Hamburg-Leipzig is a four hour drive. Not the most challenging distance. But the way crisscrosses between highway: first the Hamburg-Frankfurt axis, then around Hannover, you get on the Benelux-Berlin one and branch off to an obscure side-autobahn for the last bit. We were expecting to switch cars often and it felt like a good final test of how anal the Germans are with babies in their car. Continue reading Last leg
We were going to repeat the pattern of taking one day off the road in Hamburg. But Cranky told us at the last minute that she wouldn’t be home for a couple of days, so we ended up spending almost a week there, at my friend Louisa’s place. Continue reading Quarantine in Hamburg
Amsterdam is not such a big city. Getting to the launchpad was only a short bus ride. The spot was good. With good traffic and lots of space for cars to stop. The sun was shining, the birds were probably singing far away from the highway… The only way for us to not get a ride would be that the Amsterdamers have no heart. Continue reading Squareholes
As you all certainly remember, the plan was that, instead of going home from Paris the same way we had already crossed Germany, we would take a pretty long detour North. For no other reason than hitchhiking a few hundred kays in the Netherland. No survey of the babe-hitchhikability of Western Europe is complete without our favourite upstuck Northern friends, right? It only takes the guts to risk death through immobility. I was up for the challenge. And Weirdo… Who cares about him anyway.
It’s been an awful long while since last time. There hasn’t been much travelling since Cognac so I had nothing post-worthy. I’m back on the road now but, before delighting you with more baby adventures, let’s get you up to date on my sedentary adventures.
You kids must be wondering hard what we were going To Cognac for. Well there was this sort of off-record G8 summit where all the 1%ers were meeting up to drink champagne in fancy clothing and decide the fate of the world. You didn’t read about it in the paper, and you never will. I have my sources. Namely Auntie Pauline that is some sort of secret agent.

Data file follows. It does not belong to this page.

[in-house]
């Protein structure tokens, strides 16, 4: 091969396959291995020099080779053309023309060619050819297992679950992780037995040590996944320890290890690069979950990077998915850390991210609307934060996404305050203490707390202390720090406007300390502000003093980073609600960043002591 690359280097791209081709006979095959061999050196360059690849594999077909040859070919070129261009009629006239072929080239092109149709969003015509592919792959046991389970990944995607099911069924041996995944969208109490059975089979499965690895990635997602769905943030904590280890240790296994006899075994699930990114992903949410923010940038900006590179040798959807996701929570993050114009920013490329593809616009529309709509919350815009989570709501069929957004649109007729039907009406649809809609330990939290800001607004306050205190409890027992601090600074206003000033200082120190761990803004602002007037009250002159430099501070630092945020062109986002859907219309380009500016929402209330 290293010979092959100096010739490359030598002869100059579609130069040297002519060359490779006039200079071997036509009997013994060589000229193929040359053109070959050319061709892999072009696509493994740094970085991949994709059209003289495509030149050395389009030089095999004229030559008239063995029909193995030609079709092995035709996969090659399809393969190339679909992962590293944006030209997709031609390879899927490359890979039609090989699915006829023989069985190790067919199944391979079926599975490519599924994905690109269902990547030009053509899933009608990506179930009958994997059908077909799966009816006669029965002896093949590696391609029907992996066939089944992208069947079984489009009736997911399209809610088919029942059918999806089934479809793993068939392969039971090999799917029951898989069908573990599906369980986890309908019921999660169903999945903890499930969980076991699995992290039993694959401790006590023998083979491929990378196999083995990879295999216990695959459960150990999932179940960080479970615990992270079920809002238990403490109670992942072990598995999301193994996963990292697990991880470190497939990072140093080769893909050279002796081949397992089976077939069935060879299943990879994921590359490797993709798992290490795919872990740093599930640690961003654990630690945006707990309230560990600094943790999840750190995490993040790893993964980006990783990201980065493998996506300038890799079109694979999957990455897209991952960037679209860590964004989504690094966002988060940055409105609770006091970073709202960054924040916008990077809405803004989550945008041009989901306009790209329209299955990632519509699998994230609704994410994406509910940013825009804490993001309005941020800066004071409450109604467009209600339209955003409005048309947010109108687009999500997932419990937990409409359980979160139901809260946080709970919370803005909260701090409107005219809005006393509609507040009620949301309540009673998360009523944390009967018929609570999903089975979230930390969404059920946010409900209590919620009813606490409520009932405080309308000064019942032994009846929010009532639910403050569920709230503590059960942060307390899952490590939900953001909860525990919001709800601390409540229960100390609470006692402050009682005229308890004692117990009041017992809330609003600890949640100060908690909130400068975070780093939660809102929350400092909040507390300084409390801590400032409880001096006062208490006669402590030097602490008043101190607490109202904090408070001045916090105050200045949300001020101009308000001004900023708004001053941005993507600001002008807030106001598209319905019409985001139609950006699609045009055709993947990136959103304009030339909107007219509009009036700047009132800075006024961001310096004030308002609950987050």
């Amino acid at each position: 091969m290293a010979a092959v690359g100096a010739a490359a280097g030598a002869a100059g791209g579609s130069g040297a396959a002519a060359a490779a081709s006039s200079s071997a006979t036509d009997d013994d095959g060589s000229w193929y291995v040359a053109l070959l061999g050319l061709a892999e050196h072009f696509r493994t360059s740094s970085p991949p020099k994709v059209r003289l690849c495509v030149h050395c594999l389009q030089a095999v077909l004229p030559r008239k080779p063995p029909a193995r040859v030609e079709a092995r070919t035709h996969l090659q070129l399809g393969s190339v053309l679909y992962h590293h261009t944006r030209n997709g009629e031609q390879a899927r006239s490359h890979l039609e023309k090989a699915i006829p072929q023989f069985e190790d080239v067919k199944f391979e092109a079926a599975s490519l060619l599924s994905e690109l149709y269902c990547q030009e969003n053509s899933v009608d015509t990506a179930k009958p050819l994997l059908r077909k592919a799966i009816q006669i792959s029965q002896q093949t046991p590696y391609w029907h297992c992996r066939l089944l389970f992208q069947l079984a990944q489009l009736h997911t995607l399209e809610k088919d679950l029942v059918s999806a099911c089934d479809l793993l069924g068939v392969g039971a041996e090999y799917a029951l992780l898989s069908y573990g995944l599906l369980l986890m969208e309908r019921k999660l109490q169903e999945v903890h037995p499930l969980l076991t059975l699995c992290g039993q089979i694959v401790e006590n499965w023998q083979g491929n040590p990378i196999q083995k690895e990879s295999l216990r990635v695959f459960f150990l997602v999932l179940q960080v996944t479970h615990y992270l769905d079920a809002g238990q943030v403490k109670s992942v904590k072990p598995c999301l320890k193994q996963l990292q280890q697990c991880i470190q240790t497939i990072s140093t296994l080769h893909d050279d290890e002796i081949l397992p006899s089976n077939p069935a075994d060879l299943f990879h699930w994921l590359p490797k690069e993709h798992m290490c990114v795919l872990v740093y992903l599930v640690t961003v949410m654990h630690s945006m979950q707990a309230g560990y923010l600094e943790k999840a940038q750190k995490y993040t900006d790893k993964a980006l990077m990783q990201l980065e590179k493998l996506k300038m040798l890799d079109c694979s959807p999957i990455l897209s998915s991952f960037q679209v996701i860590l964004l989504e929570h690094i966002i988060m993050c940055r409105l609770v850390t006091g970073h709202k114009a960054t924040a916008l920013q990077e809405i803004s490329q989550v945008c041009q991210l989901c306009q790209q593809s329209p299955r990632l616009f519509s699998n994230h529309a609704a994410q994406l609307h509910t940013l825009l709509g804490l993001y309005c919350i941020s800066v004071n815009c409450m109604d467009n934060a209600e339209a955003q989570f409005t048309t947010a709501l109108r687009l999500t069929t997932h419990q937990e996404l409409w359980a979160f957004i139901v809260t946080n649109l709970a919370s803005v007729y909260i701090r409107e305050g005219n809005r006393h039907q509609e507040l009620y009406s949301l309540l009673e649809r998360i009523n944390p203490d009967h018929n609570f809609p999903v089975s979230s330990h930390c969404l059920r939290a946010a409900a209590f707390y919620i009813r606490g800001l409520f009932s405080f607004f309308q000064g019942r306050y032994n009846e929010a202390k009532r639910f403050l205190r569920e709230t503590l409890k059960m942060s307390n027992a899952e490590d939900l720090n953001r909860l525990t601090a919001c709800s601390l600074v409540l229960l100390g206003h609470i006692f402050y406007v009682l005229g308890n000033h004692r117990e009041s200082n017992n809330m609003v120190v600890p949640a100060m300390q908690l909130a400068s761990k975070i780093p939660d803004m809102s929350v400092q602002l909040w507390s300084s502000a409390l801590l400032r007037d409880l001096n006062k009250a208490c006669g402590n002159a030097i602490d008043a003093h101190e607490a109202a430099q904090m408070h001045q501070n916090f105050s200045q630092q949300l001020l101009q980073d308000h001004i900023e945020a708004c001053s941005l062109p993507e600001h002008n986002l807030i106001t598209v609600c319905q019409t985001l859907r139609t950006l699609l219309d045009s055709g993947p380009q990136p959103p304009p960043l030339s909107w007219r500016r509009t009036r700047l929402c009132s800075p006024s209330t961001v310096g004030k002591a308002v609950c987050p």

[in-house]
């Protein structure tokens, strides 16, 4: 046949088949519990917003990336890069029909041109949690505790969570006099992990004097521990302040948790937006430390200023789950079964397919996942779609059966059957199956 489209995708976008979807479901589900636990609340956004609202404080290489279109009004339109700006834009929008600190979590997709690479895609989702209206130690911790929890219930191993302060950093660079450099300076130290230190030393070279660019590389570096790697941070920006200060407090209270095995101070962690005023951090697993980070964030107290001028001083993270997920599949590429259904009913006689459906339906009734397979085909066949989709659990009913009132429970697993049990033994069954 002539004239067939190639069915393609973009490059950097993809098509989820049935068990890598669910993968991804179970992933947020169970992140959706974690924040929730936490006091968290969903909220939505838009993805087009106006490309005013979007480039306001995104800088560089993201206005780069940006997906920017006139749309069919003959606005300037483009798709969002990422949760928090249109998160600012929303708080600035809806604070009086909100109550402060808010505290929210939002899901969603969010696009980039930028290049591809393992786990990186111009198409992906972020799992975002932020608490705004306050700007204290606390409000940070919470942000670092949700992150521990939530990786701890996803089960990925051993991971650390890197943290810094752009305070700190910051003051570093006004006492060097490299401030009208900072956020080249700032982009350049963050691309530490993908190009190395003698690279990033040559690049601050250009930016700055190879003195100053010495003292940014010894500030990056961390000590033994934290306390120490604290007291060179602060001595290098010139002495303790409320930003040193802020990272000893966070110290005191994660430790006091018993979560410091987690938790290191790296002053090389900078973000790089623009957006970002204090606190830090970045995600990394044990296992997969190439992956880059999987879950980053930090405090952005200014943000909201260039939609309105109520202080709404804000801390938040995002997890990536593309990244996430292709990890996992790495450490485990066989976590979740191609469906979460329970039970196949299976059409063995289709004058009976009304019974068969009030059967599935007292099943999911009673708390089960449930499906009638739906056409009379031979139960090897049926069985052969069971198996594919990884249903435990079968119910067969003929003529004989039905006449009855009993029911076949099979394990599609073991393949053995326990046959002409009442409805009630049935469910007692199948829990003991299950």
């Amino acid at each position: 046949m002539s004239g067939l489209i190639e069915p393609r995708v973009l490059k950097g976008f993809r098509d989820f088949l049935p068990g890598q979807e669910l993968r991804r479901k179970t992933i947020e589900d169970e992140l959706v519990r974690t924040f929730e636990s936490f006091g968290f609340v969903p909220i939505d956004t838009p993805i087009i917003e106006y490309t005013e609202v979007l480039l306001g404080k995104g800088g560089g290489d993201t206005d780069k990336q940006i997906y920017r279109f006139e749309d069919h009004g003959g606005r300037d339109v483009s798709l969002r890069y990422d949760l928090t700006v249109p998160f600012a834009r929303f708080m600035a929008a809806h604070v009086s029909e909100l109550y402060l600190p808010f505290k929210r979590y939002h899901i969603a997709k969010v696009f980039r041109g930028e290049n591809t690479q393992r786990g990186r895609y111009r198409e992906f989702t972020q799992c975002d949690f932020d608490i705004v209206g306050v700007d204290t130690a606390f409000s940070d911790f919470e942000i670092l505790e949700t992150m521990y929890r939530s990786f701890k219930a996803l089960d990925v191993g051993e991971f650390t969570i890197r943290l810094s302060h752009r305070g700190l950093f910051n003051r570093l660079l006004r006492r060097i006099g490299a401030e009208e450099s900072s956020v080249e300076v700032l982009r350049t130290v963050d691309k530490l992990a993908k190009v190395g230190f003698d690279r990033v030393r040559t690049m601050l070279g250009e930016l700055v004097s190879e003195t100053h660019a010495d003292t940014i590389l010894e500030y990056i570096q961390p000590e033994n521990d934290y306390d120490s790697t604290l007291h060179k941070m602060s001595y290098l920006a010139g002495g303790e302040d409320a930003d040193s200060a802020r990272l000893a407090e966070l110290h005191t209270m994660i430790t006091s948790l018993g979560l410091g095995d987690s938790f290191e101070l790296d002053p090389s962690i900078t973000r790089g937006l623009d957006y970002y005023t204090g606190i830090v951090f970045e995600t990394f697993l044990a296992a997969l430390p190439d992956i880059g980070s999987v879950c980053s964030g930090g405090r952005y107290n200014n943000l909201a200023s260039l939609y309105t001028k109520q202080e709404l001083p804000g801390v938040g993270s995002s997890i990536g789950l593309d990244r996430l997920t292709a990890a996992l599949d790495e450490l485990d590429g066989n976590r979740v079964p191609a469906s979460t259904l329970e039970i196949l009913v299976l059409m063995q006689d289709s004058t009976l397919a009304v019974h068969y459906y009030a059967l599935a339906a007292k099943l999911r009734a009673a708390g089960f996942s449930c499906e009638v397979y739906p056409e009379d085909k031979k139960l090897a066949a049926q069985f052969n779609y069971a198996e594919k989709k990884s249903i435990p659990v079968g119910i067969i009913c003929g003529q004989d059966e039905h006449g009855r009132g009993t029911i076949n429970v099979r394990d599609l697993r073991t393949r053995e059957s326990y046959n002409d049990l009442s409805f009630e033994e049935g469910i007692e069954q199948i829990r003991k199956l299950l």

Getting our of megacities is a hitchhiker trope. It is almost impossible. Paris is no exception. For our direction, we had three options. One very hard but from an easily accessible spot, one in the heart of the Massy-Palaiseau banlieue that looked like medium-hard, and one for which we had to ride the S-bahn for more than an hour but that dropped us in a village by a péage. So easy.
Case you were wondering what kind of crazy adventures I was up to since last Friday: nothing really. No plan + no opportunity = we went back to sedentary life for a few days. Which is not without its perks. Namely, playgrounds. Continue reading Playground break
That bastard Uncle Hugo bailed on us at the last minute. We were supposed to go hiking in the mountains with him, but he probably decided that getting drunk with his buddies was a better idea. We found ourselves with no plan for the week. So I decided we should take Auntie Amalia home in Paris and spend a few days there. After not debating at all about the means of transportation, we all agreed to hitchhike up there. It was Sunday midday, after a 3-days weekend.
You guys might not be familiar with mixing hitchhiking and Sundays. So here’s a couple of facts for you: Sundays means no trucks, no professionals, and a whole bunch of families on a weekend trip with cars filled with junk to the ceiling.
Common hitchhiker wisdom: You. don’t. travel. on a Sunday.
In particular after a 3-days weekend.
And that’s exactly what we set out to do. Insane, right?